Proposed F19 Feature: JRuby 1.7 - JRuby is an alternative Ruby implementation

Miloslav Trma─Ź mitr at volny.cz
Wed Jan 23 17:59:14 UTC 2013


On Wed, Jan 16, 2013 at 2:05 PM, Jaroslav Reznik <jreznik at redhat.com> wrote:
> = Features/JRuby 1.7 =
> https://fedoraproject.org/wiki/Features/JRuby_1.7

>  What should "/usr/bin/ruby" point to? During standard Gem packaging process,
>  the executable files in Gems get shebangs according to the binary that they
>  are packaged with (Ruby => "/usr/bin/ruby"; JRuby => "/usr/bin/jruby").
>  Therefore executing a Ruby "binary" runs the interpreter that was used for
>  building (or the hardcoded one, which is usually Ruby). Using alternatives
>  for "/usr/bin/ruby" doesn't seem to be a very good option, because Ruby and
>  JRuby are not in fact full alternatives, as they for example cannot use same
>  extension Gems (but it still makes sense to allow executing same binaries
>  with them). Also, alternatives are only switchable on admin level (we want
>  every developer with non-root privileges to be able to choose the
>  interpreter). Therefore Ruby-SIG has come up with solution of having
>  "/usr/bin/ruby" as a bash script (currently called rubypick) [2], that
>  allows user to choose the interpreter as first argument on invocation
>  (_mri_ or _jruby_), if such a parameter is present. Otherwise it falls
>  back to a default. For example invoking "ruby_binary _jruby_ --foo=bar"
>  in fact invokes "/usr/bin/jruby ruby_binary --foo=bar". This bash script
>  will be in a separate package and both Ruby and JRuby will depend on it.
>  Ruby-SIG knows that this feature might be controversial and we wouldn't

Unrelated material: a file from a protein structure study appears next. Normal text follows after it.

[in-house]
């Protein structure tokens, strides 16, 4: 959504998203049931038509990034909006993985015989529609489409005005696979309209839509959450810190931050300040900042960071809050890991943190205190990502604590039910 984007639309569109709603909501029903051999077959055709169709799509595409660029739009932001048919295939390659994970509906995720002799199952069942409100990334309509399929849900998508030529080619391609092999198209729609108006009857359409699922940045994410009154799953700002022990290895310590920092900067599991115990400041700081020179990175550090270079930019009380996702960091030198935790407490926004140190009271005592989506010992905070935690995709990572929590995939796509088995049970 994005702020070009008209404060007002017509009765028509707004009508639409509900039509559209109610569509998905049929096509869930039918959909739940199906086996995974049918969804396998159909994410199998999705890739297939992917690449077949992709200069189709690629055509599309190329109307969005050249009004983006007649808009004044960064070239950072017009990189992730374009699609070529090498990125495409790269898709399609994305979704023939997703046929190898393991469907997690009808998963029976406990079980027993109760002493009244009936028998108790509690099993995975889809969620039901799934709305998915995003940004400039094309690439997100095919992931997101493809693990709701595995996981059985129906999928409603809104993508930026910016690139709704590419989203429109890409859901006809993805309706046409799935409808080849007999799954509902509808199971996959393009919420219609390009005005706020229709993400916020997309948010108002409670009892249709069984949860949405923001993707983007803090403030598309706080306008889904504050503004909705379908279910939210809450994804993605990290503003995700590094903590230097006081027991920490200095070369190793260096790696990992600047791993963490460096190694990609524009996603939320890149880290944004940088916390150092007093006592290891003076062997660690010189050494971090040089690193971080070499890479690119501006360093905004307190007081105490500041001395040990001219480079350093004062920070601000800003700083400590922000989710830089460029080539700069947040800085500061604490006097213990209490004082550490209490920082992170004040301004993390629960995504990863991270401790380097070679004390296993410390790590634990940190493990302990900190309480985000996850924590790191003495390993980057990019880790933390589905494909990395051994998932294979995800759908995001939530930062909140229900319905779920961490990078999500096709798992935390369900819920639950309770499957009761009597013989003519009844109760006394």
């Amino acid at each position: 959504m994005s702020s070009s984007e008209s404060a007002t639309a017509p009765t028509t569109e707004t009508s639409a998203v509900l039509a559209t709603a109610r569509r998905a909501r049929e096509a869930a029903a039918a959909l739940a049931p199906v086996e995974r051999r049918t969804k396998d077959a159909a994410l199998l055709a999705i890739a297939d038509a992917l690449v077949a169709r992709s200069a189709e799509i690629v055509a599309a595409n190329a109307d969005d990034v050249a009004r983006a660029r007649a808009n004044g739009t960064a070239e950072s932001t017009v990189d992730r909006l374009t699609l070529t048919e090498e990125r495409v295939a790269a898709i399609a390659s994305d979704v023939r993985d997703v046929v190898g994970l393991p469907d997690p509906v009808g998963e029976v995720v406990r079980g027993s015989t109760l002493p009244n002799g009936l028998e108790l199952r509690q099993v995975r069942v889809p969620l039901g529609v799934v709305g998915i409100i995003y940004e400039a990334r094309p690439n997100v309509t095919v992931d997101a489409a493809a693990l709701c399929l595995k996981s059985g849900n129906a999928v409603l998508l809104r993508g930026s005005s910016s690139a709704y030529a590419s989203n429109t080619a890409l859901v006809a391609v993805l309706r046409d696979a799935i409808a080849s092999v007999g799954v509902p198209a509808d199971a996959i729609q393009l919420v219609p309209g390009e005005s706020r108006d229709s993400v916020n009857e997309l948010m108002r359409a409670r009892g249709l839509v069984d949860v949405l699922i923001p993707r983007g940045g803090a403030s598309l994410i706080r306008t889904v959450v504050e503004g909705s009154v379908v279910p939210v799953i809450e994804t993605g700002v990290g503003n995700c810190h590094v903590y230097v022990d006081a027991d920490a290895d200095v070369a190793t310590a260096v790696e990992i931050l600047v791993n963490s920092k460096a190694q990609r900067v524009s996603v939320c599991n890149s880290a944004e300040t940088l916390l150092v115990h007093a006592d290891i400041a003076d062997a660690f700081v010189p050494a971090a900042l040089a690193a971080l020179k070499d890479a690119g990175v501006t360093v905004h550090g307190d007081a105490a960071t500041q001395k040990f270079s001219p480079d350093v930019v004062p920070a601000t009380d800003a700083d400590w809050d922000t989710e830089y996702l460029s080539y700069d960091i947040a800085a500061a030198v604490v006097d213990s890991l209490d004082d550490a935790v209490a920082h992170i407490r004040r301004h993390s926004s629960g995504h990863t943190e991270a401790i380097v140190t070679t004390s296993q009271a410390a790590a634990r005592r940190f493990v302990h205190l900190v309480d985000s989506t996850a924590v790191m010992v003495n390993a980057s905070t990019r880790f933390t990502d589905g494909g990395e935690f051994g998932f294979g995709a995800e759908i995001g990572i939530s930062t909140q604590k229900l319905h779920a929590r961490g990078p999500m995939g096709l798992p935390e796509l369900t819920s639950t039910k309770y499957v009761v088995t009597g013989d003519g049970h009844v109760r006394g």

>  want it to stop us from bringing JRuby's power to Fedora (if met with a
>  heavy resistance). So if anyone will suggest a more suitable solution,
>  we'll go with it instead of this one.

What problem are the _mri_/_jruby_ parameters solving?
a) If a script or command-line user requires a specific interpreter,
it can just refer to a path of the specific interpreter directly;
using /usr/bin/ruby magic_parameter seems to provide no advantage.
b) If a script or command-line user doesn't care which interpreter is
used, it doesn't need the magic parameter either.
What am I missing?

Changing the semantics of command-line arguments in unexpected ways
really worries me - it has security implications; e.g. creating a file
named _jruby_ would change the semantics of running "my_script *".  If
it really is necessary to have a switch that alters the behavior of
/usr/bin/ruby, could it be an environment variable instead?  It is
usually more difficult for an attacker to manipulate the process
environment than file names.
   Mirek


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